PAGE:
The effects of intraventricular and intracoronary contrast media on the peripheral arterial and venous beds were directly measured with forearm plethysmography. Standard dose intraventricular radiographic contrast produces a potent peripheral arterial vasodilator effect accompanied by a hypotensive and tachycardic response, followed by peripheral venoconstriction, suggesting that the net hemodynamic response is mediated peripherally. Coronary arteriography is associated with a differing pattern of response, suggesting that the most important hemodynamic effects are mediated via myocardial depression with secondary peripheral vascular responses. Hemodynamic changes occur earlier than those following ventriculography and reflect peripheral arterial and venous constriction. Dose and osmolarity of the contrast are important determinants as well as the site of administration.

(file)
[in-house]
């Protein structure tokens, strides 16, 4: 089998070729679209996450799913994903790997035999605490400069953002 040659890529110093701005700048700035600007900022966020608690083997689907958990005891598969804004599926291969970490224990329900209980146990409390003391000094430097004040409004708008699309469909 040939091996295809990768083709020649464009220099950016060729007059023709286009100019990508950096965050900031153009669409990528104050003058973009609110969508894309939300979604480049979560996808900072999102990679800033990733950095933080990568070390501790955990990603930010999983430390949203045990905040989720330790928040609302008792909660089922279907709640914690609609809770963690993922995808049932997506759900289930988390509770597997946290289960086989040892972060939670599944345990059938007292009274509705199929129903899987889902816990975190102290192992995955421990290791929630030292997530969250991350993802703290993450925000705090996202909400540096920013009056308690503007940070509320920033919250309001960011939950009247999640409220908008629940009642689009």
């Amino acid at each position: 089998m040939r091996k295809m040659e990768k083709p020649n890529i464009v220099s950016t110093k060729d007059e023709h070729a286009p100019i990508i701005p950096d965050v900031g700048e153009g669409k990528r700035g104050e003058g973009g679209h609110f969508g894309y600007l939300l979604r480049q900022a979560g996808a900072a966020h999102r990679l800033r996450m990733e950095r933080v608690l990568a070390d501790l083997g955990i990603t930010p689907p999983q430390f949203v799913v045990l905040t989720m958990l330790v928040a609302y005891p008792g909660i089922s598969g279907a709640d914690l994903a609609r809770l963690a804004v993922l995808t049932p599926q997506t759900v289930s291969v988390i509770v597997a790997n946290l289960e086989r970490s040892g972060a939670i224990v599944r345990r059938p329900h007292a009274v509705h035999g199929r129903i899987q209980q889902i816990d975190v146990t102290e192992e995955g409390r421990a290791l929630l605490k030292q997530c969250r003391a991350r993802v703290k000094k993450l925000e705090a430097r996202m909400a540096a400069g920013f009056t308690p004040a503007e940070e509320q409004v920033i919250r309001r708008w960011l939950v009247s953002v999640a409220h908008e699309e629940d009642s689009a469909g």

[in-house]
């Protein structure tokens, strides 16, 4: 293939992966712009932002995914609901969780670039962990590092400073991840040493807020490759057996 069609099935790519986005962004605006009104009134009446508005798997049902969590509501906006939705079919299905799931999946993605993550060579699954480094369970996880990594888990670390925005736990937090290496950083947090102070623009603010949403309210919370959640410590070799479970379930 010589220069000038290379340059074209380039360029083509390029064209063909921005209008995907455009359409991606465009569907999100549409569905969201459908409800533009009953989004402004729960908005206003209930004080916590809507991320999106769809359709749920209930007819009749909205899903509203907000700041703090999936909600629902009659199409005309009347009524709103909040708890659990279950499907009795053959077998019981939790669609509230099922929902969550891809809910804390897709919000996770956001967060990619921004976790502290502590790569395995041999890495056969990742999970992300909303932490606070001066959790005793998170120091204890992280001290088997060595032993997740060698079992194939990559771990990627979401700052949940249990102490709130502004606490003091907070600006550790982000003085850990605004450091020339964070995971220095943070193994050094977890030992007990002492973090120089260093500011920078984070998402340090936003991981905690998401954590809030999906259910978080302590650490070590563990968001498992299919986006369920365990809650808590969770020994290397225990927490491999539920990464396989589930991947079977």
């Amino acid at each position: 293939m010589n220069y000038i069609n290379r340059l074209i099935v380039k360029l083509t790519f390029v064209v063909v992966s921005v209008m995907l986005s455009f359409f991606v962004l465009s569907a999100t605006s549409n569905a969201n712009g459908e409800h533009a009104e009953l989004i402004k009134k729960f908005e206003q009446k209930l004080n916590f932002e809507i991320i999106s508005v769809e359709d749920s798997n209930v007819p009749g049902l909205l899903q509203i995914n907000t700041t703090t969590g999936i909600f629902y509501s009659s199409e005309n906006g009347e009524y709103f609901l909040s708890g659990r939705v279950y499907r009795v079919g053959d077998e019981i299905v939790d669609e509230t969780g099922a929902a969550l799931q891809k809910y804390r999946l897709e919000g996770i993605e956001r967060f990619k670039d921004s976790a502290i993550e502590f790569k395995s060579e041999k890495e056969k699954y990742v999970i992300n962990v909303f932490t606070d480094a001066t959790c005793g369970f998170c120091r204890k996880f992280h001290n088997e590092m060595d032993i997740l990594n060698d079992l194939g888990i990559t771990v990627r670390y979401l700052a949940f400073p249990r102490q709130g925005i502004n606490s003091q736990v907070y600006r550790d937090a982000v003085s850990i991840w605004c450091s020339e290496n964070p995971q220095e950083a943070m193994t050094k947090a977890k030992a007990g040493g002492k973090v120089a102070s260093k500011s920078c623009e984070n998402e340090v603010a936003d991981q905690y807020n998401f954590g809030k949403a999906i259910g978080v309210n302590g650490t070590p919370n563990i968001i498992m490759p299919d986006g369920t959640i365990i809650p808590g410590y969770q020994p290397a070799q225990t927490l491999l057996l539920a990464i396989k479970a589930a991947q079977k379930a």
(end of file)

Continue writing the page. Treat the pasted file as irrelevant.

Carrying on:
- Coronary arteriography
- Peripheral hemodynamics